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Gender-based violence must stop

25 July 2021
Reading time: 5 minutes

Gender-based violence (GBV) – mostly against women – is a worldwide scourge, but it is particularly prevalent in places where there are unequal power relations between women and men.

In Nigeria’s northeast, GBV is often a way of life for many women – particularly women living in internally displaced persons’ camps.

The ongoing conflict in the northeast – cause mainly by attacks by extremists from the Islamic State West Africa Province (ISWAP) and the Jamā’at Ahl as-Sunnah lid-Da’wah wa’l-Jihād (JAS), more commonly referred to as Boko Haram – has resulted in millions having to flee their homes, most of them ending up living in internally displaced persons’ camps or host communities where they live cheek by jowl with others and often in utter poverty.

A woman from an internally displaced persons’ camp in Maiduguri, the capital of Borno State, told RNI about her horror experiences as a victim of GBV.

For obvious reasons, the woman, whom we will call Adesewa, asked to remain anonymous because she feared reprisal.

Adesewa said she was displaced more than seven years ago. She met and married her husband three years ago never suspecting that he was a beast who would make her life hell.

At the time, she had no idea he was violent. But it was not long before he began insulting, abusing and beating her.

He would deprive her of food and would not clothe her or look after her health.

“He did not feed me and he told me it was a privilege for him to feed me, even though I had cooked the meal.”

He told her often that if he did not want her, that she could leave because, he said: “I don’t care.”

He described her as “worthless”.

“My life with him was miserable. He would leave home early in the morning and return at about 11 or 12 at night. He would insult me and then beat me. He never kept the vow he made on our wedding day when he promised to take care of me. In the beginning he was different, but it did not take long for his attitude towards me to change.”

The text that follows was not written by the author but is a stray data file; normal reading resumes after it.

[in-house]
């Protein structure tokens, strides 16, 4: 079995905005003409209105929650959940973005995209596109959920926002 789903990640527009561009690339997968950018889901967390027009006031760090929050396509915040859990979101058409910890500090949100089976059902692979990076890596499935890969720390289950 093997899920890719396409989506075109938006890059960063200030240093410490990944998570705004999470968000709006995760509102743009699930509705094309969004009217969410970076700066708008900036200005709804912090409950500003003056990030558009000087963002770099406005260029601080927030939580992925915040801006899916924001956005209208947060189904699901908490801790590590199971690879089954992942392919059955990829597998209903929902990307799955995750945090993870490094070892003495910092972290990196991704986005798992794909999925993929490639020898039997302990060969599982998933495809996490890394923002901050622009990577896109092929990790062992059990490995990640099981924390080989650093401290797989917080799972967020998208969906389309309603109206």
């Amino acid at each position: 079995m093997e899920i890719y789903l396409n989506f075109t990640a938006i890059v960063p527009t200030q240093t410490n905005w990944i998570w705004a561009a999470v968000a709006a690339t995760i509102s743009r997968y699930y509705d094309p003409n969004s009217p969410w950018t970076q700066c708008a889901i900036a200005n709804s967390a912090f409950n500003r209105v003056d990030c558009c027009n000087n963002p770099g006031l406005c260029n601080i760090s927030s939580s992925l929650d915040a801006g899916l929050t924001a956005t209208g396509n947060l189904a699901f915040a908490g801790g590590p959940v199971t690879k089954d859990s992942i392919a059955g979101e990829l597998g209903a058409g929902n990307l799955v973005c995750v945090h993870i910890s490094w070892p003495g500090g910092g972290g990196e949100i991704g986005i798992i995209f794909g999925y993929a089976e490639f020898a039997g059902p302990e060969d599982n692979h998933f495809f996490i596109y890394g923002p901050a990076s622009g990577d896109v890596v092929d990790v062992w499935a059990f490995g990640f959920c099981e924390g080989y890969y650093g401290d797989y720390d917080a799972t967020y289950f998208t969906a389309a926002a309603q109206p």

Adesewa said at first her parents liked him and told her it was her duty as a wife to obey him.

“Eventually, when they saw how badly he treated me and realised how he abused me and used to beat me, they believed me. When they discovered the truth, they tried to talk to him telling him that he should treat me better. But his bad attitude continued.”

Adesewa said after terrible beatings inflicted by him she would run away to live with her parents for weeks, sometimes even months.

“Each time he would come to find me and beg me for a reconciliation. He pleaded with me to return. He would admit he had made a mistake and had done wrong and he always promised never to do it again. But as soon as we got back together he would go back to treating me badly again. His old attitude was back and he was as cruel as before.”

Adesewa said her husband’s parents and family always stood up for him even though they knew how badly he treated her. “I was sad that they did not believe me and always took his side.”

She said, because his family was known and respected in the area, that was why she and her family never reported his abuse. If they had done, she would have been forced to return to him.

“But eventually it became too hard. I had had enough. I could not take it anymore. I knew I had to leave him because I was terrified. The beatings were very harsh and I was afraid he might kill me,” Adesewa said.

“So,” she said, “after the last fight I went to my parents again for help. This time they agreed to pay his family 40,000 naira so that I could leave. Traditionally, that is the case. If a wife wants to separate from her husband, her family has to pay his family money.”

Adesewa said even though it was a lot of money, it was worth it to be free of her husband.

“If I can give advice to any young woman thinking of marrying, I would warn her to take heed of the man’s attitude. Please make sure he can and wants to take care of you. Make sure he is not a violent man. I do not want any woman to go through with what I did.”

  • Gender-based violenceis violence directed at an individual based on his or her biological sex or gender identity. It includes physical, sexual, verbal, emotional, and psychological abuse, threats, coercion, and economic or educational deprivation, whether occurring in public or private life. When men use powerto control women it is a negative use of power and the driving force behind violence against women.


About the author

Elvis Mugisha